Today, D is for Deemed Disposition. Four letters down, 22 to go!
THE MAGIC OF SELLING WITHOUT SELLING
When can you be considered to have sold property, when you didn't actually sell it? Under the Income Tax Act, of course!
You might know that you're subject to capital gains tax (or can claim a capital loss) when you sell a piece of property, and that property has either gone up in value from its original purchase price, or dropped in value below its depreciated (capital cost allowance) value.
What not everyone realizes is that such gain or loss tax rules kick in for many circumstances when you don't actually sell the property. These are called deemed dispositions.
THE FIVE DEEMED DISPOSITION SITUATIONS
Such sales that aren't really sales apply in principally five situations.
1. You transfer securities from a non-registered investment account to a registered account like an RRSP, RDSP, TFSA or RRIF. Deemed proceeds will be market value of securities at time of transfer. Thus trying to save tax can cost you tax.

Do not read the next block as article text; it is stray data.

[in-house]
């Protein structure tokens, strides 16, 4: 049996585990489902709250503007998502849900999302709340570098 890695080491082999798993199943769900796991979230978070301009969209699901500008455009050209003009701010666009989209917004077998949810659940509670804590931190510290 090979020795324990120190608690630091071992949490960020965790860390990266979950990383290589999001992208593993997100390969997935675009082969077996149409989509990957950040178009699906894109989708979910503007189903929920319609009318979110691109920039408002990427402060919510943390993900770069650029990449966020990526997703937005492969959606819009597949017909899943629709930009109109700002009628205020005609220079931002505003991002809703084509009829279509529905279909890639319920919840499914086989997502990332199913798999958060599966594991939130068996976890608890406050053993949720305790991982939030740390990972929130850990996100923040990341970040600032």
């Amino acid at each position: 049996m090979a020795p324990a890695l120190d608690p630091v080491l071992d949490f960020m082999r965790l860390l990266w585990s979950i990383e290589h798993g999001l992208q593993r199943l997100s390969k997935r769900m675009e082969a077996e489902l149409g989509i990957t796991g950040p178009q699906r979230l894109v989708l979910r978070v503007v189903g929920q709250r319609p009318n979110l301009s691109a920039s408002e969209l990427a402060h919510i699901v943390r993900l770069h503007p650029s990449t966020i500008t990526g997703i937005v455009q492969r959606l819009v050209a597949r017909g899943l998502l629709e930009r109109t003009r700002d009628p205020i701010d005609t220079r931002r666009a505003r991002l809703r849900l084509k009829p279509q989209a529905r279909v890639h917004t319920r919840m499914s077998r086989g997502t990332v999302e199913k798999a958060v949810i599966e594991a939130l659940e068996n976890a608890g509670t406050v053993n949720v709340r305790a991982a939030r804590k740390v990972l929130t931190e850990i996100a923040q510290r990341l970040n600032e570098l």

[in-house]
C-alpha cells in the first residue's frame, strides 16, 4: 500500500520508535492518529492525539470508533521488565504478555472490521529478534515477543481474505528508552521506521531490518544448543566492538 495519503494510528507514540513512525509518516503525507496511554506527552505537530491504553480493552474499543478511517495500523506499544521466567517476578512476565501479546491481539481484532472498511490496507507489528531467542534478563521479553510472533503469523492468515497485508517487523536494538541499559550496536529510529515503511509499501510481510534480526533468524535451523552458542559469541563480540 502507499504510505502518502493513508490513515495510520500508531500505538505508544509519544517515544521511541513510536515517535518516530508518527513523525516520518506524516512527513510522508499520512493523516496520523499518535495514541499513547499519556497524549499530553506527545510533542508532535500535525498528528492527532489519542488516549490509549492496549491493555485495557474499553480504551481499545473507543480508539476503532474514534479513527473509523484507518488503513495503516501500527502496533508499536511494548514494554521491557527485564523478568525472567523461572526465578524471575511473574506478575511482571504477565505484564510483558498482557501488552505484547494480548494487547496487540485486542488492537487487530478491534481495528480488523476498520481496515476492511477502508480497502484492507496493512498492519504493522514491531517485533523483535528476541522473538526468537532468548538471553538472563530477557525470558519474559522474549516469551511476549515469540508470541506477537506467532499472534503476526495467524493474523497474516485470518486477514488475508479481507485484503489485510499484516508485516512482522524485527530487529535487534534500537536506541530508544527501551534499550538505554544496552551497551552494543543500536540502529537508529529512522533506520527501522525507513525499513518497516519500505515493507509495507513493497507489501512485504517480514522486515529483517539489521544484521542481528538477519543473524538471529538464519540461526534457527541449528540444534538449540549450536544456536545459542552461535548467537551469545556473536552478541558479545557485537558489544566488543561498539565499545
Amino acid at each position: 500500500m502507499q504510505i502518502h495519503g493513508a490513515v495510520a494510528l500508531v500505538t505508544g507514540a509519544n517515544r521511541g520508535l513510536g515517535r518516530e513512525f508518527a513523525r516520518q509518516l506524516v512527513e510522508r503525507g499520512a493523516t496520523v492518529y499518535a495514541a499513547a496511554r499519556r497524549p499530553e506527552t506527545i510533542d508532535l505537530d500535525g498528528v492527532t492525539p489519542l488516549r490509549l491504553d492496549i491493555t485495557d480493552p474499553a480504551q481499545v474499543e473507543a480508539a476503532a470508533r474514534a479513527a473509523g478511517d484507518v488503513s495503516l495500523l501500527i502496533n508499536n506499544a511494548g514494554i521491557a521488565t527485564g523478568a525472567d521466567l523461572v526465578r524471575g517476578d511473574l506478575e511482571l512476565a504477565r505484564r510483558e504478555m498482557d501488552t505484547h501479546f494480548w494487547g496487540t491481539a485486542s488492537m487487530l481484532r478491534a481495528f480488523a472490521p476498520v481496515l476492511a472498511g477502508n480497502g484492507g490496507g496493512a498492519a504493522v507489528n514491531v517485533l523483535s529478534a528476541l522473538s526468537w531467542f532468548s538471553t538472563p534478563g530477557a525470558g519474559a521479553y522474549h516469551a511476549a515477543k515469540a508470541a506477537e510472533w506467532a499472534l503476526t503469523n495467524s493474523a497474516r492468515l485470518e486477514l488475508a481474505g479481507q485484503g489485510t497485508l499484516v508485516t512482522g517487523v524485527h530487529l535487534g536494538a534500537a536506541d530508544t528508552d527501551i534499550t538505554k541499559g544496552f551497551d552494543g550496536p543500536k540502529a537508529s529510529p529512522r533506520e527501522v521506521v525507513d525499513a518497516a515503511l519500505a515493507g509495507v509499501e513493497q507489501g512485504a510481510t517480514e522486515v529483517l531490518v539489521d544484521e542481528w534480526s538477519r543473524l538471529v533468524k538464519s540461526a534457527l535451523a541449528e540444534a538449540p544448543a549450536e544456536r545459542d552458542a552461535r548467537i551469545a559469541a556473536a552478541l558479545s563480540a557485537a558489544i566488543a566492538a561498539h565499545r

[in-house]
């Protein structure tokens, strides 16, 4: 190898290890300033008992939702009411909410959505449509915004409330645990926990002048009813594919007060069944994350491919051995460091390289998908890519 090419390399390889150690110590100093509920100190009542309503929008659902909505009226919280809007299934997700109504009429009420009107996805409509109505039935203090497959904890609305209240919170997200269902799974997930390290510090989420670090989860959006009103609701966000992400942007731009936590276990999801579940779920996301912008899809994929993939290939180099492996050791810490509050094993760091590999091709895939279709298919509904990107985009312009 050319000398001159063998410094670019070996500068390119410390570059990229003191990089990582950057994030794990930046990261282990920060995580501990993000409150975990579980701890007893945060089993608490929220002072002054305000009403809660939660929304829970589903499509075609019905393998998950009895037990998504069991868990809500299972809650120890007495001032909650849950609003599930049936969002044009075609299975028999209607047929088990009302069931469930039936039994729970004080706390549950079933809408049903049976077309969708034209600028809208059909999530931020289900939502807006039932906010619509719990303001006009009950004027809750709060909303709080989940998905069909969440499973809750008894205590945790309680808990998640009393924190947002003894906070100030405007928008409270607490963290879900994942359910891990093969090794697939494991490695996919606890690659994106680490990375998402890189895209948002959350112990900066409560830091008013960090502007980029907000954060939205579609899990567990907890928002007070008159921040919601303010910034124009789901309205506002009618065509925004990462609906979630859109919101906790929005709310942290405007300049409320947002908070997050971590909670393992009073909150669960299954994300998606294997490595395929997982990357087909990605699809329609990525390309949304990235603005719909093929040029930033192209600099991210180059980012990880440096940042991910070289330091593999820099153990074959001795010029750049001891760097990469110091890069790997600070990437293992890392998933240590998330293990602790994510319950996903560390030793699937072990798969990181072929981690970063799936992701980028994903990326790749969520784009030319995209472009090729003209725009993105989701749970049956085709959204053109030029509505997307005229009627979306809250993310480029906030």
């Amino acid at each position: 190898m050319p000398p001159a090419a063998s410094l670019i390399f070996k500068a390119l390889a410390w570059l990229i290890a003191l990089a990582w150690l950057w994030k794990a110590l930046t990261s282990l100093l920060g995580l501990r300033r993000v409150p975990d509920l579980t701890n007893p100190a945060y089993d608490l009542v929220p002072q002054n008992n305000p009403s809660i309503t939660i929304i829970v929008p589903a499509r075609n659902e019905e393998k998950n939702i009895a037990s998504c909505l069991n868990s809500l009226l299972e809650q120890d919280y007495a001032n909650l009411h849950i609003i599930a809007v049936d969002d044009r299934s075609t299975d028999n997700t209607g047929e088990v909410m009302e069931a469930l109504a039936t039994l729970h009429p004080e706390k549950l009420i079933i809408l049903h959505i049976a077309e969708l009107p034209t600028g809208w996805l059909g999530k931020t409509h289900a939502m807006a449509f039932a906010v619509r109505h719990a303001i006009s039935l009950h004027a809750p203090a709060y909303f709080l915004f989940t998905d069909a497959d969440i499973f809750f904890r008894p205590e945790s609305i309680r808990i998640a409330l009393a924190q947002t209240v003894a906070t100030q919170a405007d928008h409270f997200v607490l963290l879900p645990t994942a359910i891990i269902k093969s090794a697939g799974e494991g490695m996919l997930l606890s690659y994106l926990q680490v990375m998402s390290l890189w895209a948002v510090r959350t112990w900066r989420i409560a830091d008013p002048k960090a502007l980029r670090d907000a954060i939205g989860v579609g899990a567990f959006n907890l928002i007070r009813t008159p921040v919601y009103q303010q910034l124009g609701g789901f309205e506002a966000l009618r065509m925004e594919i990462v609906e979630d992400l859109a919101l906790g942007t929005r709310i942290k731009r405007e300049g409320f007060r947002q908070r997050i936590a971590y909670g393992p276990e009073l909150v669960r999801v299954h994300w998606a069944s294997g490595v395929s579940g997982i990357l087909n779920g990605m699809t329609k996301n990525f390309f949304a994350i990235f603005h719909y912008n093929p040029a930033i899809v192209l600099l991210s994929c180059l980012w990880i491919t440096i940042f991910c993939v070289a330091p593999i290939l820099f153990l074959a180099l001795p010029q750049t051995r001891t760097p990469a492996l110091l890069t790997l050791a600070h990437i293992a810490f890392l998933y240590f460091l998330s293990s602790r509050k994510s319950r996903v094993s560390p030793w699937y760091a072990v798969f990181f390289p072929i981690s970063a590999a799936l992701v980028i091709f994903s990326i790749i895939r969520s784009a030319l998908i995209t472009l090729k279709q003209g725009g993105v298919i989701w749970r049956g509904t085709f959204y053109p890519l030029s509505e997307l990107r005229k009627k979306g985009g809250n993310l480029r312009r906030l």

2. You make a gift of the property to someone else. Deemed proceeds are fair market value of property at time of transfer. Thus a "free" gift could become very costly for the giver.
3. You change the property's use from personal to business, or from business to personal. For example, you change a personal residence into a rental property. Thus trying to generate more income leads to paying your existing income in taxes.
4. You die. All of your capital property is deemed to have been disposed of at the time of your death.
5. You cease to be a resident of Canada. While some people go to a lot of effort to sufficiently cut their ties to Canada so as to be free of its tax regime, that cutting could cost them dearly in deemed disposition taxes.
TOP REASON TO AVOID DEEMED DISPOSITIONS
The reason you need to be very wary about triggering deemed dispositions is that you could get hit with a huge tax bill that might have been deferred until the much later date of the time you actually sell the property (and thus have cash available to pay all those taxes).
Gordon S. Campbell is a tax lawyer practicing throughout Canada who has argued tax cases as high as the Supreme Court of Canada. Learn more at acmlawfirm.ca/taxlaw.